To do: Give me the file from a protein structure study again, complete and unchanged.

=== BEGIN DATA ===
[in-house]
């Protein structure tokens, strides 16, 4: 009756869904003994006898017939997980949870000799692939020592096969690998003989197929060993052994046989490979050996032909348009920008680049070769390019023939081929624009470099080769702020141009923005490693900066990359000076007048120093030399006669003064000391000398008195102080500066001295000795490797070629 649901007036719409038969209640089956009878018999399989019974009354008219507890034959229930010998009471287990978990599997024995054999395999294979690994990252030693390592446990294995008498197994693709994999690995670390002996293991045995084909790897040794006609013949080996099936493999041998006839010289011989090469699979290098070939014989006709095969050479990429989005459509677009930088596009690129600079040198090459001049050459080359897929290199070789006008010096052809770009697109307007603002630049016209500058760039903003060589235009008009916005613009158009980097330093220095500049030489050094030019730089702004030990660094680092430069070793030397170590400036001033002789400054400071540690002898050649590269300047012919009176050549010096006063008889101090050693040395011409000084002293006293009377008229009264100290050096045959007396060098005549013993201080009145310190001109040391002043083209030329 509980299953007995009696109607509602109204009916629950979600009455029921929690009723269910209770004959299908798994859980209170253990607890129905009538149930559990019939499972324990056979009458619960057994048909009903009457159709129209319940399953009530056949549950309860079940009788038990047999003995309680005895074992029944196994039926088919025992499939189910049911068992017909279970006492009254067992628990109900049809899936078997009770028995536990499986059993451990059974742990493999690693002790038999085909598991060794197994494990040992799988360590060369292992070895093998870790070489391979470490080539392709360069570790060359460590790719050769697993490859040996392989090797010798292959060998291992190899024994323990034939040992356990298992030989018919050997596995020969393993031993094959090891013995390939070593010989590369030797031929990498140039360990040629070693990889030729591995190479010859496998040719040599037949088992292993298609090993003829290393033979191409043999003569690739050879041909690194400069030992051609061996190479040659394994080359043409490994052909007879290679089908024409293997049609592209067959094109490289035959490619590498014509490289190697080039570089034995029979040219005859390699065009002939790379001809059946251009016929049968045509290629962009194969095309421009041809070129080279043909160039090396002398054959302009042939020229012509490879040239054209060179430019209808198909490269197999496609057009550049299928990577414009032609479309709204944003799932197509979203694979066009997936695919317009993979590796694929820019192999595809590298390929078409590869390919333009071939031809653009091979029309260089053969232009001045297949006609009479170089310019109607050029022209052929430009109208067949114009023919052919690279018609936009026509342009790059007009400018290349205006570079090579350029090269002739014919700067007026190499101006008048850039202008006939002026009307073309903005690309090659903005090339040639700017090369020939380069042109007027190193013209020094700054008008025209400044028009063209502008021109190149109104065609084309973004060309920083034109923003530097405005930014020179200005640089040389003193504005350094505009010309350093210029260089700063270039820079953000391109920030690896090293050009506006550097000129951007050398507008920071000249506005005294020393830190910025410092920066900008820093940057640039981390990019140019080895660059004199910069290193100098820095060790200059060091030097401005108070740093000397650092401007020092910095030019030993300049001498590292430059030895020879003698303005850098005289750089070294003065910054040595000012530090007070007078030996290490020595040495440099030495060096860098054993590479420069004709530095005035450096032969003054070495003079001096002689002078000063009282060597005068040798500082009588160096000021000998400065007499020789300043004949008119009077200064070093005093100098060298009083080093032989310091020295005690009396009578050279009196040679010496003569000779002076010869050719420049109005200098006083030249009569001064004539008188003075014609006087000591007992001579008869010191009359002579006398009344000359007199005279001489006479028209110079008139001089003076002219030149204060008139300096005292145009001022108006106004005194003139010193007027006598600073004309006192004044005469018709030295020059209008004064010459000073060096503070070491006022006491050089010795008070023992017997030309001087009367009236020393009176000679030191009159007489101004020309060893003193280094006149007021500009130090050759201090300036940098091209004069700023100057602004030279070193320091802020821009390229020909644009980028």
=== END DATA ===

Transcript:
[in-house]
């Protein structure tokens, strides 16, 4: 009756869904003994006898017939997980949870000799692939020592096969690998003989197929060993052994046989490979050996032909348009920008680049070769390019023939081929624009470099080769702020141009923005490693900066990359000076007048120093030399006669003064000391000398008195102080500066001295000795490797070629 649901007036719409038969209640089956009878018999399989019974009354008219507890034959229930010998009471287990978990599997024995054999395999294979690994990252030693390592446990294995008498197994693709994999690995670390002996293991045995084909790897040794006609013949080996099936493999041998006839010289011989090469699979290098070939014989006709095969050479990429989005459509677009930088596009690129600079040198090459001049050459080359897929290199070789006008010096052809770009697109307007603002630049016209500058760039903003060589235009008009916005613009158009980097330093220095500049030489050094030019730089702004030990660094680092430069070793030397170590400036001033002789400054400071540690002898050649590269300047012919009176050549010096006063008889101090050693040395011409000084002293006293009377008229009264100290050096045959007396060098005549013993201080009145310190001109040391002043083209030329 509980299953007995009696109607509602109204009916629950979600009455029921929690009723269910209770004959299908798994859980209170253990607890129905009538149930559990019939499972324990056979009458619960057994048909009903009457159709129209319940399953009530056949549950309860079940009788038990047999003995309680005895074992029944196994039926088919025992499939189910049911068992017909279970006492009254067992628990109900049809899936078997009770028995536990499986059993451990059974742990493999690693002790038999085909598991060794197994494990040992799988360590060369292992070895093998870790070489391979470490080539392709360069570790060359460590790719050769697993490859040996392989090797010798292959060998291992190899024994323990034939040992356990298992030989018919050997596995020969393993031993094959090891013995390939070593010989590369030797031929990498140039360990040629070693990889030729591995190479010859496998040719040599037949088992292993298609090993003829290393033979191409043999003569690739050879041909690194400069030992051609061996190479040659394994080359043409490994052909007879290679089908024409293997049609592209067959094109490289035959490619590498014509490289190697080039570089034995029979040219005859390699065009002939790379001809059946251009016929049968045509290629962009194969095309421009041809070129080279043909160039090396002398054959302009042939020229012509490879040239054209060179430019209808198909490269197999496609057009550049299928990577414009032609479309709204944003799932197509979203694979066009997936695919317009993979590796694929820019192999595809590298390929078409590869390919333009071939031809653009091979029309260089053969232009001045297949006609009479170089310019109607050029022209052929430009109208067949114009023919052919690279018609936009026509342009790059007009400018290349205006570079090579350029090269002739014919700067007026190499101006008048850039202008006939002026009307073309903005690309090659903005090339040639700017090369020939380069042109007027190193013209020094700054008008025209400044028009063209502008021109190149109104065609084309973004060309920083034109923003530097405005930014020179200005640089040389003193504005350094505009010309350093210029260089700063270039820079953000391109920030690896090293050009506006550097000129951007050398507008920071000249506005005294020393830190910025410092920066900008820093940057640039981390990019140019080895660059004199910069290193100098820095060790200059060091030097401005108070740093000397650092401007020092910095030019030993300049001498590292430059030895020879003698303005850098005289750089070294003065910054040595000012530090007070007078030996290490020595040495440099030495060096860098054993590479420069004709530095005035450096032969003054070495003079001096002689002078000063009282060597005068040798500082009588160096000021000998400065007499020789300043004949008119009077200064070093005093100098060298009083080093032989310091020295005690009396009578050279009196040679010496003569000779002076010869050719420049109005200098006083030249009569001064004539008188003075014609006087000591007992001579008869010191009359002579006398009344000359007199005279001489006479028209110079008139001089003076002219030149204060008139300096005292145009001022108006106004005194003139010193007027006598600073004309006192004044005469018709030295020059209008004064010459000073060096503070070491006022006491050089010795008070023992017997030309001087009367009236020393009176000679030191009159007489101004020309060893003193280094006149007021500009130090050759201090300036940098091209004069700023100057602004030279070193320091802020821009390229020909644009980028």